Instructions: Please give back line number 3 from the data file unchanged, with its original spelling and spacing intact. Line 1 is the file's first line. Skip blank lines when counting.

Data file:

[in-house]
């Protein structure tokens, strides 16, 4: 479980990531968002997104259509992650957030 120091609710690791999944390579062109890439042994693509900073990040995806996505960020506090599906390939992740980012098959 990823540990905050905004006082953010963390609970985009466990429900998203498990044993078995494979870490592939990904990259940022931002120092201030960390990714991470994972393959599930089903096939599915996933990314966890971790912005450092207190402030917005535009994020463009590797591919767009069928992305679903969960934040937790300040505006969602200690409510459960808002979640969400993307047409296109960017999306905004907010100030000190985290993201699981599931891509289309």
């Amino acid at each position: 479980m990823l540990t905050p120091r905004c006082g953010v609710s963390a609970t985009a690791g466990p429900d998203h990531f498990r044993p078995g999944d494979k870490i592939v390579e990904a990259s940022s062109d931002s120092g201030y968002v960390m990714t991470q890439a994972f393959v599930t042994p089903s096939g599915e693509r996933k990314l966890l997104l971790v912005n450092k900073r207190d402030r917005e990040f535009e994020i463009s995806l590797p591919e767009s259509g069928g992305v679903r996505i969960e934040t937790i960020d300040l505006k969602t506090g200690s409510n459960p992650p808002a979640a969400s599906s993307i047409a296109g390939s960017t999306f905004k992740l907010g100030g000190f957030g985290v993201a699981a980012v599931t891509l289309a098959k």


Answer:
């Amino acid at each position: 479980m990823l540990t905050p120091r905004c006082g953010v609710s963390a609970t985009a690791g466990p429900d998203h990531f498990r044993p078995g999944d494979k870490i592939v390579e990904a990259s940022s062109d931002s120092g201030y968002v960390m990714t991470q890439a994972f393959v599930t042994p089903s096939g599915e693509r996933k990314l966890l997104l971790v912005n450092k900073r207190d402030r917005e990040f535009e994020i463009s995806l590797p591919e767009s259509g069928g992305v679903r996505i969960e934040t937790i960020d300040l505006k969602t506090g200690s409510n459960p992650p808002a979640a969400s599906s993307i047409a296109g390939s960017t999306f905004k992740l907010g100030g000190f957030g985290v993201a699981a980012v599931t891509l289309a098959k």